With great power comes great responsibility.”
These true words, whether they were first coined by either Voltaire or Spiderman’s Uncle Ben, pretty much sum up the self-publishing author’s experience. On one hand, you have total control over your work; you’re not beholden to anyone else’s gatekeeping or limited vision. On the other hand, you have total control over your work.
Publishing is a multi-step process, and there are experts and professionals to help you every stage of the way. However, you’ll save time and money if you address a few key issues and answer some top-level questions yourself.
Developmental Editing/Content Editing
For practical (prescriptive or expository) nonfiction:
- Can you summarize the reader’s felt need in a sentence? When they walk into a bookstore or visit an online store, what is the question that they’re asking?
- Is there a clear promise of a solution or resolution offered in the first chapter?
- Do you clearly offer something unique from the competition?
- Do you show that you have the authority and knowledge to write about this subject?
- Is each chapter relevant to the premise of the book?
- Does each chapter add something new?
- Does it build to a conclusion?
- Is your voice consistent, authoritative, and natural?
- Are there examples and anecdotes to support your ideas?
- Have you checked your facts and details and sourced your material appropriately?
For fiction and narrative nonfiction (memoir):
- Is there a clear conflict that can be summarized into a single, unique sentence? Is there something the character wants and doesn’t have?
- Does that conflict emerge within the first few pages, and does it last, and build, the rest of the book?
- Is your character actively involved in the way the plot unfolds? Are they pursuing what they want?
- Does each scene reveal something new about the plot or the characters? Are there unnecessary scenes or parts of scenes that need to be cut?
- Does everything happen for a logical reason, based on what we know about motivations, and external cause and effect? Are there any places where the plot relies on coincidences or characters acting outside their natural tendencies without reason?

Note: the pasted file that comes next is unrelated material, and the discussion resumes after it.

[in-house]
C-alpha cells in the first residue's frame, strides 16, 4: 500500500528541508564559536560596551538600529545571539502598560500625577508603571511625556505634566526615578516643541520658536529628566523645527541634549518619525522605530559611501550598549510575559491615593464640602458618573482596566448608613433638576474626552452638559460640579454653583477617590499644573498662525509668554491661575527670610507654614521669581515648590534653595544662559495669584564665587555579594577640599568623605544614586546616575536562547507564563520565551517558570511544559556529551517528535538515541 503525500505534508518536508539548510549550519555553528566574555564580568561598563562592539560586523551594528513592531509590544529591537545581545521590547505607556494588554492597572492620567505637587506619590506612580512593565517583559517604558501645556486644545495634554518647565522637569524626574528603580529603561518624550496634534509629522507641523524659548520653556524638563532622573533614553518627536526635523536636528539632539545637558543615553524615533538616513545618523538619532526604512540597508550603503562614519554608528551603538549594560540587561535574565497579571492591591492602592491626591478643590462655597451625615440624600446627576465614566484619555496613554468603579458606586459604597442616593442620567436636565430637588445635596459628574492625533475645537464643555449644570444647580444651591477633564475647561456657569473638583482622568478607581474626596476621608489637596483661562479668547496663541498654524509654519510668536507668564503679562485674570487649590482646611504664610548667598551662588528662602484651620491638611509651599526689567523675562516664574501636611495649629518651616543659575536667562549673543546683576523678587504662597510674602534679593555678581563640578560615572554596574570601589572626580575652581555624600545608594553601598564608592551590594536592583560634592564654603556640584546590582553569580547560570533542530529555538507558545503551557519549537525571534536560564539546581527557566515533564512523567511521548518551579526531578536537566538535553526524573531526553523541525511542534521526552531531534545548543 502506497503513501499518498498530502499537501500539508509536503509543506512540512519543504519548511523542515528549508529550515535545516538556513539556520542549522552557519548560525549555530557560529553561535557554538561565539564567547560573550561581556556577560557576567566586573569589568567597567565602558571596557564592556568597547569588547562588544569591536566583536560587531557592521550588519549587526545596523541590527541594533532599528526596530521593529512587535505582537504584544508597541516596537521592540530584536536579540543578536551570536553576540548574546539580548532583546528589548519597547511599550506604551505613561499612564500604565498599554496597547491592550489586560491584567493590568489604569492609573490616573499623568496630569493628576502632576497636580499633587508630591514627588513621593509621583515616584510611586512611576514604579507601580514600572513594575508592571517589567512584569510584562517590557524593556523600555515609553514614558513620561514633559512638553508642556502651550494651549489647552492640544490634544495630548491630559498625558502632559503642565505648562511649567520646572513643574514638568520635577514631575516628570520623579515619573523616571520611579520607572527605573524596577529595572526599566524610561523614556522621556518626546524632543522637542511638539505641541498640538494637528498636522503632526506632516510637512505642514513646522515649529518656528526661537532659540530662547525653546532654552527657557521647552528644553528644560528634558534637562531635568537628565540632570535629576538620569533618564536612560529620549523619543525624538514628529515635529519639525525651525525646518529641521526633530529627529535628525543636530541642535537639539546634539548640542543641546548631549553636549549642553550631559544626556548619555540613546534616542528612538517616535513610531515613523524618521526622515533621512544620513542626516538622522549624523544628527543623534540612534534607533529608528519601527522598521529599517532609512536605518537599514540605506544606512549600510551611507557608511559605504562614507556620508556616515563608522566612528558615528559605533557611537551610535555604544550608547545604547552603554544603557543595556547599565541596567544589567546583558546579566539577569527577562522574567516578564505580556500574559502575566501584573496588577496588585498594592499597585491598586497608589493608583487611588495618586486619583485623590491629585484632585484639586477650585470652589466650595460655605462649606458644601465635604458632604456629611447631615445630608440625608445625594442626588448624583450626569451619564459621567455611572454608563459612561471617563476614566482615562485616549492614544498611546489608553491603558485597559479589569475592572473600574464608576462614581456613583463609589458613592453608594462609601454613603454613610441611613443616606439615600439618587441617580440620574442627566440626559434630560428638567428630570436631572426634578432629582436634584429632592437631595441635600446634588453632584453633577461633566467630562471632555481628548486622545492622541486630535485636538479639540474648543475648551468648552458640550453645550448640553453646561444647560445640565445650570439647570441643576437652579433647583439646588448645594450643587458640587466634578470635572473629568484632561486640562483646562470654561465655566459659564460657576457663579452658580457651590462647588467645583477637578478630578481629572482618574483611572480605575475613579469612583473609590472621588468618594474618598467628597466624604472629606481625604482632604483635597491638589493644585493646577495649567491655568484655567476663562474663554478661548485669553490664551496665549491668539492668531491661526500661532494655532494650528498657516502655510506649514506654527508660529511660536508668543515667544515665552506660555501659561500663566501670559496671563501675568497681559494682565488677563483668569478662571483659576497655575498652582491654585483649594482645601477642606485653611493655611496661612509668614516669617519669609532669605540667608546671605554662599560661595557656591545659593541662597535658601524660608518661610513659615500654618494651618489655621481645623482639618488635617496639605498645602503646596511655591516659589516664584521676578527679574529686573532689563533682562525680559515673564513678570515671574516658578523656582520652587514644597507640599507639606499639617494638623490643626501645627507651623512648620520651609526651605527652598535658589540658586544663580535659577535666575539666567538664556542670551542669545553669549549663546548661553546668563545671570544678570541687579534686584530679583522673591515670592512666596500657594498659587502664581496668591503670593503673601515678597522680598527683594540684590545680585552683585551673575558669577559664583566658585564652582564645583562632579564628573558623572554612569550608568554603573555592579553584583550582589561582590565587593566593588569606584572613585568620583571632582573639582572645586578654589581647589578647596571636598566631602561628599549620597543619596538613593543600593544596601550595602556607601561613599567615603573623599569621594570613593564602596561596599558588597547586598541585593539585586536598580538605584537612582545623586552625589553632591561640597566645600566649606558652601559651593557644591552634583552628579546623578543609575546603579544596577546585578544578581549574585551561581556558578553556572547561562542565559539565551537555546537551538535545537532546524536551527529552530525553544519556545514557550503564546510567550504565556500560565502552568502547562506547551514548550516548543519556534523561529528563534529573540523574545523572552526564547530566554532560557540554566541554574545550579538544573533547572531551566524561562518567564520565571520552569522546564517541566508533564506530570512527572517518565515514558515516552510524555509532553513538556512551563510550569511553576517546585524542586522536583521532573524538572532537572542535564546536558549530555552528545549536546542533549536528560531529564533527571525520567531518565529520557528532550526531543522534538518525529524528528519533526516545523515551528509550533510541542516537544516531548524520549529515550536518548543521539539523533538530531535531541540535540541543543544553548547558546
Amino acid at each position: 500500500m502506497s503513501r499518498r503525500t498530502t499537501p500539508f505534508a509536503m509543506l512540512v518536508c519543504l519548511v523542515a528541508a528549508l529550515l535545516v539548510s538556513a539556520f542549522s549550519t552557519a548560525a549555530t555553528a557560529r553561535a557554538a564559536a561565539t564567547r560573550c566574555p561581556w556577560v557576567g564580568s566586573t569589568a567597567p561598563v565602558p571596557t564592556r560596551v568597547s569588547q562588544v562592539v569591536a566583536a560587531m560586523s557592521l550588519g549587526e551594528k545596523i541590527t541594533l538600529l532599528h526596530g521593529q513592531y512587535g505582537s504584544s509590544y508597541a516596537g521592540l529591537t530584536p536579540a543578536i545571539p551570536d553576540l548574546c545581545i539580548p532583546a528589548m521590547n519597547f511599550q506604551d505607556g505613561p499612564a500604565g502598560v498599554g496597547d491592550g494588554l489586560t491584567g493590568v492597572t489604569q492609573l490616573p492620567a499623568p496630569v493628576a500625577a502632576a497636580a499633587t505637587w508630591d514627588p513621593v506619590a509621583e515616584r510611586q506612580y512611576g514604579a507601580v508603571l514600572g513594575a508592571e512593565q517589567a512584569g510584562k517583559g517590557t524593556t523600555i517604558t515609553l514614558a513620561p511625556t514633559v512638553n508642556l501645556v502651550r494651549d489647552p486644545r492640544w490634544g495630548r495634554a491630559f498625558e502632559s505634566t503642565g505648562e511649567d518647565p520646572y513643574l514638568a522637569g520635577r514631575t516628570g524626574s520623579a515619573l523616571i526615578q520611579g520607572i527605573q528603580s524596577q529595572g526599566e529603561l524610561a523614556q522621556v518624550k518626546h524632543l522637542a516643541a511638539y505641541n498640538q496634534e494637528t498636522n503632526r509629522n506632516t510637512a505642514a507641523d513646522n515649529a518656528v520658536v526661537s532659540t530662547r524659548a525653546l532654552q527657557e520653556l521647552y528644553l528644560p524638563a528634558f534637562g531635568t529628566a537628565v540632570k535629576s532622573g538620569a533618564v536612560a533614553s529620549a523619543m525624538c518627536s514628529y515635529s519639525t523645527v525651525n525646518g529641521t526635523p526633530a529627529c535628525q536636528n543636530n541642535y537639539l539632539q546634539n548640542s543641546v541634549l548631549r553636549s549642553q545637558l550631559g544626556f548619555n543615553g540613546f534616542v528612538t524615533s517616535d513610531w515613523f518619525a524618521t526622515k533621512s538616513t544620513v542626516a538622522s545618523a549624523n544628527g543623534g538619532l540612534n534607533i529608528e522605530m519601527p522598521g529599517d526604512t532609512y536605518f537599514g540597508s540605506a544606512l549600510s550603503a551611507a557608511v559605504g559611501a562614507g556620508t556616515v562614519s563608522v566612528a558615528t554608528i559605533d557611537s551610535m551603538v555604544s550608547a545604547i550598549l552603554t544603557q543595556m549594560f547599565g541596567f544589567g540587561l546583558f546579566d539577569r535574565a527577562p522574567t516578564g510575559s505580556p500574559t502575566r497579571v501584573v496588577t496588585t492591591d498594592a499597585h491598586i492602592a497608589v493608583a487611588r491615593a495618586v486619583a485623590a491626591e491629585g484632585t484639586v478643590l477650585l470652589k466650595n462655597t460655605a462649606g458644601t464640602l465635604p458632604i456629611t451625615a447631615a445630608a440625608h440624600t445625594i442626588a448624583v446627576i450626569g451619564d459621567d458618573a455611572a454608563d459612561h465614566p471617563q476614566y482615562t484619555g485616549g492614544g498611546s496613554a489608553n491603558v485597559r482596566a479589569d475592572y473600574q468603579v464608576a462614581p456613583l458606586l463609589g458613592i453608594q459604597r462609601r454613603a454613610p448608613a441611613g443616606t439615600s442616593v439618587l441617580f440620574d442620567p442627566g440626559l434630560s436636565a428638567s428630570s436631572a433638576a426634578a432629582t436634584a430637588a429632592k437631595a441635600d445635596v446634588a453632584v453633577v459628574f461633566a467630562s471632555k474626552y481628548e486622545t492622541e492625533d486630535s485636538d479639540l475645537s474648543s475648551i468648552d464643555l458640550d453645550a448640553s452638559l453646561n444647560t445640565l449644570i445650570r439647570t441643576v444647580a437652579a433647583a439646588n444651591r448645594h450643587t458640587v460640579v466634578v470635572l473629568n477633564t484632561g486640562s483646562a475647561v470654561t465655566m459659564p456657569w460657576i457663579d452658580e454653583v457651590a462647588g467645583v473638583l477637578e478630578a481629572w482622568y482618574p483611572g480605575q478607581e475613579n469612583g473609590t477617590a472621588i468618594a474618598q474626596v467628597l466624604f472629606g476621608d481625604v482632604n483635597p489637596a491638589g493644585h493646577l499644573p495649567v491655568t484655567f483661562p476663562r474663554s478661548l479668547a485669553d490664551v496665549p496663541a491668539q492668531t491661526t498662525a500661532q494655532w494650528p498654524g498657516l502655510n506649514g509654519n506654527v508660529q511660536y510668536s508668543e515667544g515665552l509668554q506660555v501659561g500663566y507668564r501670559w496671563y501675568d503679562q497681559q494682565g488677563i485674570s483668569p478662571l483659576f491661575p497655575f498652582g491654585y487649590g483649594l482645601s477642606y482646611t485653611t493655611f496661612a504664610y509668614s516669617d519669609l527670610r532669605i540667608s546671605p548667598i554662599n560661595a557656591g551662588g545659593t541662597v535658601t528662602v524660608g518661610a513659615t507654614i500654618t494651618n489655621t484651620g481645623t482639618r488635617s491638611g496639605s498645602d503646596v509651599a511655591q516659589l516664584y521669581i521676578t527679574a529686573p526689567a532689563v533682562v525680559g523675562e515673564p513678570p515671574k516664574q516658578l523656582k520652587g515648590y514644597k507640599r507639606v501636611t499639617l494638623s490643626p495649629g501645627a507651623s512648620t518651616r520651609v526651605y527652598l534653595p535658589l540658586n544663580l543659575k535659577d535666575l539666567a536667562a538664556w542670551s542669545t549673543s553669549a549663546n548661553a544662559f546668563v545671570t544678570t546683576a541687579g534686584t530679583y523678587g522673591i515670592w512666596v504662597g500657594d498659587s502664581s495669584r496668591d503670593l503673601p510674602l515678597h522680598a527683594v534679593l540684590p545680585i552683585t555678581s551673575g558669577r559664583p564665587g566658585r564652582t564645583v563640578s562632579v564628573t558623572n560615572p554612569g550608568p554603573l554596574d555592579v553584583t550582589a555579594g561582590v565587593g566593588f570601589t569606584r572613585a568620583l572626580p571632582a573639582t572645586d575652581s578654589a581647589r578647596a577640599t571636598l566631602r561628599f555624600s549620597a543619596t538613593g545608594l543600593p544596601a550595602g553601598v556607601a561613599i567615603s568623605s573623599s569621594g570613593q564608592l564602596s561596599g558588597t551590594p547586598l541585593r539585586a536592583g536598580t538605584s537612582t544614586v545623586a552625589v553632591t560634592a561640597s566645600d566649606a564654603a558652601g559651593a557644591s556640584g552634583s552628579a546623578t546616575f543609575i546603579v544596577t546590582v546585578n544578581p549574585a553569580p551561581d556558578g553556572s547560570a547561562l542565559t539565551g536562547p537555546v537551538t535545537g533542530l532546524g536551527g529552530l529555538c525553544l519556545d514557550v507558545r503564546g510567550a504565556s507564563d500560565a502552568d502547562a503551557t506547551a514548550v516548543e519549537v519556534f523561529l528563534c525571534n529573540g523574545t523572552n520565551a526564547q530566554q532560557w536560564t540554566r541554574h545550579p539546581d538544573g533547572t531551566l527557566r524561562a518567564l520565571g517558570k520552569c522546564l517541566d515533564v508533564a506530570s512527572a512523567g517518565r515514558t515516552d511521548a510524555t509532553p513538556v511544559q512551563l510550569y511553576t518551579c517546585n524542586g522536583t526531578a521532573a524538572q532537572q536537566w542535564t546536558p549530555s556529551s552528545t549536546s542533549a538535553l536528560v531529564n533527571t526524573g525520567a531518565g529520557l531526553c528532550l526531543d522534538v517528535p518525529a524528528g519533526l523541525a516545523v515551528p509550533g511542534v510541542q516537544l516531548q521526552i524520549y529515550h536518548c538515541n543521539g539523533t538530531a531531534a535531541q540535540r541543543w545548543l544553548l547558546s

- Is the conclusion satisfying and appropriate for its genre? Is it clearly tied to the preceding action?
- Are your characters complex, not relying on cliches? Does your hero have flaws, and do your villains have sympathetic sides?
- Does each secondary character exist for a unique reason? Do characters appear consistently and appropriately throughout the book?
- Does dialogue read naturally, the way people really talk? Are there non-verbal sensory beats?
- Does your narrator intrude anywhere, “telling” when they should be “showing?” Is your narrator explaining what the reader can see for themselves?
- Is your Point of View consistent throughout each scene? Do we see only the perspectives that really drive the novel as a whole?
Clarity, Accuracy, Readability, Brevity (CARP)
- Is anything missing: references to facts, stories, people, details that got cut in an early draft? Does anything need a citation? Are you making assumptions about what the reader knows or believes, when you need more evidence or back story?
- Do facts or information repeat? Check for sentences, ideas that were moved or edited, quotes, etc.
- Are details consistent from one chapter to another?
- Are details and information accurate? (Check distances, time periods, math, proper names and places, etc.)
- Are there any distracting stylistic habits or overused words/phrases?
- Are sentences all properly structured and clear, without misplaced modifiers or passive verbs?
- Can you cut wordiness in sentences: adverbs and adjectives, similar actions or repeated details in conversations?
- Are there awkward moments in dialogue? Do characters use proper names in one-on-one conversations, or info dump, or are there tags other than “said?”
- Are you relying on cliches?
- Is the punctuation correct?
- Are there typos that spell-check didn’t catch?
- Are all words used appropriately?
- Do subjects and verbs agree in every sentence?
- Are specific terms, numbers, etc. used consistently?
- Is the formatting consistent with indents, paragraphs, spacing, etc.?
- Is the punctuation correct?
- Do print books have widows and orphans?
- Are the print headers and footers accurate on every page?
- Are print page layout options like subheadings and drop caps used consistently
- Are print page numbers and chapter numbers consistent? Do page numbers start with the manuscript (not the title page or front matter)?
- Does each print chapter and new section start on the right-side page (the recto)?
- Are fonts and spacing consistent from chapter to chapter?
- Is formatting (italics, “smart” quotation marks, footnotes) accurate?
- Is the Table of Contents accurate?
- Is the cover (front and back) accurate and proofread?
Originally presented for The Seattle Public Library’s #SeattleWrites, October 2, 2014
Interested in having Beth teach a self-editing class to your group? Contact her.